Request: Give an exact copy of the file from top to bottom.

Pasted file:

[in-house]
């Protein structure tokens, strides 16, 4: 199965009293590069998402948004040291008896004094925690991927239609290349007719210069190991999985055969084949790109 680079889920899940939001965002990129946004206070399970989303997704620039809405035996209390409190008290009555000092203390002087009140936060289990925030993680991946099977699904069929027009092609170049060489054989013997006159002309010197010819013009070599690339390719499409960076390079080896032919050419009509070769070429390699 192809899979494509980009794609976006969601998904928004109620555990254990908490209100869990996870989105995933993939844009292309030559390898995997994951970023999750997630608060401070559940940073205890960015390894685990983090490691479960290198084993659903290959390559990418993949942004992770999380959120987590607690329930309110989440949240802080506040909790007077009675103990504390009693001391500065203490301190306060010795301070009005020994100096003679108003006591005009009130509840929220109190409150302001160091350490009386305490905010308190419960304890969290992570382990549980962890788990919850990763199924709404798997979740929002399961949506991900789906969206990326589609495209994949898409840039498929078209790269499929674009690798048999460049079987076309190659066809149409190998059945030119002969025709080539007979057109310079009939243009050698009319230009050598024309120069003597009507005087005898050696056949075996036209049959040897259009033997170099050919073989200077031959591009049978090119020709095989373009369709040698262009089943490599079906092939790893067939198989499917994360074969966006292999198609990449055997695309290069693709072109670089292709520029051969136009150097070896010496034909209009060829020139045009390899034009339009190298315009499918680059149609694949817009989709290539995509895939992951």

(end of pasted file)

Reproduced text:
[in-house]
């Protein structure tokens, strides 16, 4: 199965009293590069998402948004040291008896004094925690991927239609290349007719210069190991999985055969084949790109 680079889920899940939001965002990129946004206070399970989303997704620039809405035996209390409190008290009555000092203390002087009140936060289990925030993680991946099977699904069929027009092609170049060489054989013997006159002309010197010819013009070599690339390719499409960076390079080896032919050419009509070769070429390699 192809899979494509980009794609976006969601998904928004109620555990254990908490209100869990996870989105995933993939844009292309030559390898995997994951970023999750997630608060401070559940940073205890960015390894685990983090490691479960290198084993659903290959390559990418993949942004992770999380959120987590607690329930309110989440949240802080506040909790007077009675103990504390009693001391500065203490301190306060010795301070009005020994100096003679108003006591005009009130509840929220109190409150302001160091350490009386305490905010308190419960304890969290992570382990549980962890788990919850990763199924709404798997979740929002399961949506991900789906969206990326589609495209994949898409840039498929078209790269499929674009690798048999460049079987076309190659066809149409190998059945030119002969025709080539007979057109310079009939243009050698009319230009050598024309120069003597009507005087005898050696056949075996036209049959040897259009033997170099050919073989200077031959591009049978090119020709095989373009369709040698262009089943490599079906092939790893067939198989499917994360074969966006292999198609990449055997695309290069693709072109670089292709520029051969136009150097070896010496034909209009060829020139045009390899034009339009190298315009499918680059149609694949817009989709290539995509895939992951």